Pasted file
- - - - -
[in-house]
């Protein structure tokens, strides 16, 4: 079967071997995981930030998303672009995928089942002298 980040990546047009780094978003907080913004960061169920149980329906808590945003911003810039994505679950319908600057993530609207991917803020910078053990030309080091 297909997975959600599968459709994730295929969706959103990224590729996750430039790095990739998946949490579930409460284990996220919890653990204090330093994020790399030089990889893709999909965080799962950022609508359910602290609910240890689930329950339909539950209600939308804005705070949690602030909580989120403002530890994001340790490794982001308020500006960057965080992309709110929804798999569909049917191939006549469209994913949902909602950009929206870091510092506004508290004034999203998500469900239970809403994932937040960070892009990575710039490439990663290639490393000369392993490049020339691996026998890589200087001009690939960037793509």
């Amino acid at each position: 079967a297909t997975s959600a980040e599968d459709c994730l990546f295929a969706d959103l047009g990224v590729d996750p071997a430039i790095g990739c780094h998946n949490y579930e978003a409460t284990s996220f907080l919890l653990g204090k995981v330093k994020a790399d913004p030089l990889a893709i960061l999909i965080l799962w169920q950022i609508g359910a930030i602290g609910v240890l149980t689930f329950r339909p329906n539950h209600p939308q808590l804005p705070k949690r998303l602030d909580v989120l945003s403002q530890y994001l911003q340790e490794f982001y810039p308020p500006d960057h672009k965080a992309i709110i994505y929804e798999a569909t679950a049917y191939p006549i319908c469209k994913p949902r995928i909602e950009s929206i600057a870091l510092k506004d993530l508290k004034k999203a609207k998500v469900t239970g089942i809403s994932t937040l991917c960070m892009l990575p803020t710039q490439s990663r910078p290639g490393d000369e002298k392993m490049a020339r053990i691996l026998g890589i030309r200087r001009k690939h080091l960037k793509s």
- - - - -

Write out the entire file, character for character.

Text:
[in-house]
């Protein structure tokens, strides 16, 4: 079967071997995981930030998303672009995928089942002298 980040990546047009780094978003907080913004960061169920149980329906808590945003911003810039994505679950319908600057993530609207991917803020910078053990030309080091 297909997975959600599968459709994730295929969706959103990224590729996750430039790095990739998946949490579930409460284990996220919890653990204090330093994020790399030089990889893709999909965080799962950022609508359910602290609910240890689930329950339909539950209600939308804005705070949690602030909580989120403002530890994001340790490794982001308020500006960057965080992309709110929804798999569909049917191939006549469209994913949902909602950009929206870091510092506004508290004034999203998500469900239970809403994932937040960070892009990575710039490439990663290639490393000369392993490049020339691996026998890589200087001009690939960037793509």
């Amino acid at each position: 079967a297909t997975s959600a980040e599968d459709c994730l990546f295929a969706d959103l047009g990224v590729d996750p071997a430039i790095g990739c780094h998946n949490y579930e978003a409460t284990s996220f907080l919890l653990g204090k995981v330093k994020a790399d913004p030089l990889a893709i960061l999909i965080l799962w169920q950022i609508g359910a930030i602290g609910v240890l149980t689930f329950r339909p329906n539950h209600p939308q808590l804005p705070k949690r998303l602030d909580v989120l945003s403002q530890y994001l911003q340790e490794f982001y810039p308020p500006d960057h672009k965080a992309i709110i994505y929804e798999a569909t679950a049917y191939p006549i319908c469209k994913p949902r995928i909602e950009s929206i600057a870091l510092k506004d993530l508290k004034k999203a609207k998500v469900t239970g089942i809403s994932t937040l991917c960070m892009l990575p803020t710039q490439s990663r910078p290639g490393d000369e002298k392993m490049a020339r053990i691996l026998g890589i030309r200087r001009k690939h080091l960037k793509s």